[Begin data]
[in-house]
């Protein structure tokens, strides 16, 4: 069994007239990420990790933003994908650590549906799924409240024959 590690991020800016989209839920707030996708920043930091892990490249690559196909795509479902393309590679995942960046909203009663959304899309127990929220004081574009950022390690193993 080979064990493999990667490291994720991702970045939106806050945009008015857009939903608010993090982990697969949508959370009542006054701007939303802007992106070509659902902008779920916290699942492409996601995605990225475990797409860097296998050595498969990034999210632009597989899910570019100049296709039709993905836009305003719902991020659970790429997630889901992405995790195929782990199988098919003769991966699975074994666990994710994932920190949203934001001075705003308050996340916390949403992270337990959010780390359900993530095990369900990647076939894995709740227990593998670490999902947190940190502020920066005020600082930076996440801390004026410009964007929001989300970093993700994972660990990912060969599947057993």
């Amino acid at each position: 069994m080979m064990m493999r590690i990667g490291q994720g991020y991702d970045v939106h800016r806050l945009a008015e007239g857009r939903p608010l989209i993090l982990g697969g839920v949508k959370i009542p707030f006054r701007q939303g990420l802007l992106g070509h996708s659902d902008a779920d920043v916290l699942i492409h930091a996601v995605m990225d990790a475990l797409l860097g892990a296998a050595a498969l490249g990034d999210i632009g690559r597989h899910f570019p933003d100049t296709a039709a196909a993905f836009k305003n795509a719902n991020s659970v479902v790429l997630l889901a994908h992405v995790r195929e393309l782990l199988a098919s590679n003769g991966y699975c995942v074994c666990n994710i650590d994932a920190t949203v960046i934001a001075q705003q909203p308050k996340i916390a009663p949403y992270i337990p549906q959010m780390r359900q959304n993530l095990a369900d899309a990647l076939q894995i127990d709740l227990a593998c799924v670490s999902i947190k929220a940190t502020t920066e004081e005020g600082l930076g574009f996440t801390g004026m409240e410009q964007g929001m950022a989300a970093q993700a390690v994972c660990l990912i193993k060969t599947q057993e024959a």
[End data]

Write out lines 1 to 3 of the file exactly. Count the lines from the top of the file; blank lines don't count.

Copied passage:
[in-house]
């Protein structure tokens, strides 16, 4: 069994007239990420990790933003994908650590549906799924409240024959 590690991020800016989209839920707030996708920043930091892990490249690559196909795509479902393309590679995942960046909203009663959304899309127990929220004081574009950022390690193993 080979064990493999990667490291994720991702970045939106806050945009008015857009939903608010993090982990697969949508959370009542006054701007939303802007992106070509659902902008779920916290699942492409996601995605990225475990797409860097296998050595498969990034999210632009597989899910570019100049296709039709993905836009305003719902991020659970790429997630889901992405995790195929782990199988098919003769991966699975074994666990994710994932920190949203934001001075705003308050996340916390949403992270337990959010780390359900993530095990369900990647076939894995709740227990593998670490999902947190940190502020920066005020600082930076996440801390004026410009964007929001989300970093993700994972660990990912060969599947057993």
């Amino acid at each position: 069994m080979m064990m493999r590690i990667g490291q994720g991020y991702d970045v939106h800016r806050l945009a008015e007239g857009r939903p608010l989209i993090l982990g697969g839920v949508k959370i009542p707030f006054r701007q939303g990420l802007l992106g070509h996708s659902d902008a779920d920043v916290l699942i492409h930091a996601v995605m990225d990790a475990l797409l860097g892990a296998a050595a498969l490249g990034d999210i632009g690559r597989h899910f570019p933003d100049t296709a039709a196909a993905f836009k305003n795509a719902n991020s659970v479902v790429l997630l889901a994908h992405v995790r195929e393309l782990l199988a098919s590679n003769g991966y699975c995942v074994c666990n994710i650590d994932a920190t949203v960046i934001a001075q705003q909203p308050k996340i916390a009663p949403y992270i337990p549906q959010m780390r359900q959304n993530l095990a369900d899309a990647l076939q894995i127990d709740l227990a593998c799924v670490s999902i947190k929220a940190t502020t920066e004081e005020g600082l930076g574009f996440t801390g004026m409240e410009q964007g929001m950022a989300a970093q993700a390690v994972c660990l990912i193993k060969t599947q057993e024959a």